Sex, lies and….. fairy tales in 16th-century Venice

Many folk themes and some figures later destined to become stock characters of the commedia emerge from the texts of late 15th – Century frottole and villotte. These include Scaramella Scaramouche (a lampoon soldier), the lanzo or captain, the vecchia maladetta e rincagnata (a “wretched, pug-nosed old hag” who acts either as procuress or as an obstacle to love), Giannolo/Zano and Rosina (the lovers), La Ramacina (the unhappy wife), Il vecchio maladeto (the villainous old man: an unnamed forerunner of Pantalone) and Feragu (an unregenerate Don Giovanni).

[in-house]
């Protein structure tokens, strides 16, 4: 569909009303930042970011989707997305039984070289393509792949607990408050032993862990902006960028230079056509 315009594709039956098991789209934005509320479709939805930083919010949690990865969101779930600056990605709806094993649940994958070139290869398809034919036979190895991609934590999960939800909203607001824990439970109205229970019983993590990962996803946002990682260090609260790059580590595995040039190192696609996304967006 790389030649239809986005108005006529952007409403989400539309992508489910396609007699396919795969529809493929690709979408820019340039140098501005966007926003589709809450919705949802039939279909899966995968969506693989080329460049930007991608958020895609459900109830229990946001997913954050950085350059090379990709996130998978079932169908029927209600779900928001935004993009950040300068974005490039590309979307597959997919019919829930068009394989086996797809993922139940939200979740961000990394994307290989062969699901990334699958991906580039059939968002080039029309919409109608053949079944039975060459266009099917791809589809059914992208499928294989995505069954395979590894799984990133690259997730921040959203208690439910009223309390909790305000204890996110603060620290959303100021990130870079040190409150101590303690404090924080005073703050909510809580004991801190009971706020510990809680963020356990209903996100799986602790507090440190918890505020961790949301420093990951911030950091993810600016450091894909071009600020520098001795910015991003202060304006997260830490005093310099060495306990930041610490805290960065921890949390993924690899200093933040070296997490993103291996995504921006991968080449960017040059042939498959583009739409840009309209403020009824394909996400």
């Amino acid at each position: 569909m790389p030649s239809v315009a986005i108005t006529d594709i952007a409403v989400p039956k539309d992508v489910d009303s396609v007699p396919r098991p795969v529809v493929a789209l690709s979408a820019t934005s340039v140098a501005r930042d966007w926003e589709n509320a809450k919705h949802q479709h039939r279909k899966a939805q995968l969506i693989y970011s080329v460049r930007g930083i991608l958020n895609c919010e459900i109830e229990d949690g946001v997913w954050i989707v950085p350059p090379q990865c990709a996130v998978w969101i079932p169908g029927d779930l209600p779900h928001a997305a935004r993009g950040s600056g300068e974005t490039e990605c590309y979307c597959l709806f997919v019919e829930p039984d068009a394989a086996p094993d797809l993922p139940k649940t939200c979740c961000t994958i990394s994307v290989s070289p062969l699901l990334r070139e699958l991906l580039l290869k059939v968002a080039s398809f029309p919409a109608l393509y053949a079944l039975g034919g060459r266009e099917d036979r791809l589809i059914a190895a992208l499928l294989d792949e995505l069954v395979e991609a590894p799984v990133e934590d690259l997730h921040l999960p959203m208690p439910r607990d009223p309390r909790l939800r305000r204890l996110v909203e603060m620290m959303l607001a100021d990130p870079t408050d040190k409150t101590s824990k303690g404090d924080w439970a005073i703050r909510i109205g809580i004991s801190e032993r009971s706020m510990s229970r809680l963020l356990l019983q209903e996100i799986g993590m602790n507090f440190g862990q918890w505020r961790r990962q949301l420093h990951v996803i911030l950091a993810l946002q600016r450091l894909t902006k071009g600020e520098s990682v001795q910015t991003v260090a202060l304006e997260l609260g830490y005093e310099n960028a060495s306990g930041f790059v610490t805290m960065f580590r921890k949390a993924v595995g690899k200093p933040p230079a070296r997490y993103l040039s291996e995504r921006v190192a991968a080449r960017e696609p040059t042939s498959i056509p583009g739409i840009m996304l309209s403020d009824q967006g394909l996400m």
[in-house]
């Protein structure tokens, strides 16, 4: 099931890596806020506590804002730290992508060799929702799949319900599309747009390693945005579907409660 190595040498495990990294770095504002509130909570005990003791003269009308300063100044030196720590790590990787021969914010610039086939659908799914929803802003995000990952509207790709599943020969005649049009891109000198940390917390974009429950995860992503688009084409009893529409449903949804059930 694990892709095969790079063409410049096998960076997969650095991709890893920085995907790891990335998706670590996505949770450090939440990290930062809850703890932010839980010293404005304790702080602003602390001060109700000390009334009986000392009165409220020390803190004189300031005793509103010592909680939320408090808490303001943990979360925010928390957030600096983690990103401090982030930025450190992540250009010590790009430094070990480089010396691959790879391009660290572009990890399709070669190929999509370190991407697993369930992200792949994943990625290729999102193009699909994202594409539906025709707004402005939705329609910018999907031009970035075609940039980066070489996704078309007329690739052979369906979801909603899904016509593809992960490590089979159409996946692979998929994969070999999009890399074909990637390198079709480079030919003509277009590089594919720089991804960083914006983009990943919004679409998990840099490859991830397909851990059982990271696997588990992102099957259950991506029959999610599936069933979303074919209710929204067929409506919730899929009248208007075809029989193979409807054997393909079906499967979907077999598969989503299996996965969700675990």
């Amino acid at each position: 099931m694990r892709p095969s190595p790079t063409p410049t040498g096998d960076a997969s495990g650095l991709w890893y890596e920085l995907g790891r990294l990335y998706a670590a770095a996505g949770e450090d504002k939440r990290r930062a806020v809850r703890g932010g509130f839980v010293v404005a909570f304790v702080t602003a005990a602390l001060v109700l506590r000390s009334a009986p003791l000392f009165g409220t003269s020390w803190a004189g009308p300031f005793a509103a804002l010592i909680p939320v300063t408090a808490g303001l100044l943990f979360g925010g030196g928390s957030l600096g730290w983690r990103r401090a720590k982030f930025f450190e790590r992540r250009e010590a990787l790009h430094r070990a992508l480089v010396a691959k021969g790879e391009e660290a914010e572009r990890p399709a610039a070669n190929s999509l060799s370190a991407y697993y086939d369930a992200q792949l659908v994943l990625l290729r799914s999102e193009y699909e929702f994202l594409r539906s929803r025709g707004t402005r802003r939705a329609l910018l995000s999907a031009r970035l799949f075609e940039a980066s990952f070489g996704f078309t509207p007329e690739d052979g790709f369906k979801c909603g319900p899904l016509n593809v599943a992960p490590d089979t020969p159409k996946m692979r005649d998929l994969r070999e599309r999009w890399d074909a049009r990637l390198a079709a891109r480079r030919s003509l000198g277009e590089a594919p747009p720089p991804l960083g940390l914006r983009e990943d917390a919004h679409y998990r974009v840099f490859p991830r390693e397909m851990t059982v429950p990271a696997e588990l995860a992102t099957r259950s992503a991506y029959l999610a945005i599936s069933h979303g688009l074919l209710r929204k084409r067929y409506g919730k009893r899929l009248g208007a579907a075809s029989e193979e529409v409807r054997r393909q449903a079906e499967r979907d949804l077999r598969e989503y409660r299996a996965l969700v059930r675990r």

In many contemporary sources these figures, who appear in the interludes of the comedies and tragedies performed during festive gatherings at the great courts, first tell their stories and then perform dances such as the ballo del mattarel (“rolling pin dance”) or the mazacrocha ( “breadstick dance”) and, above all, moresche (mauresques), performed at all Renaissance banquets and in the interludes of comedies as a pretext for travesty and transformation, giving rise to the symbolic portrayal of an exotic world revolving around play, love, war and the derision of power.

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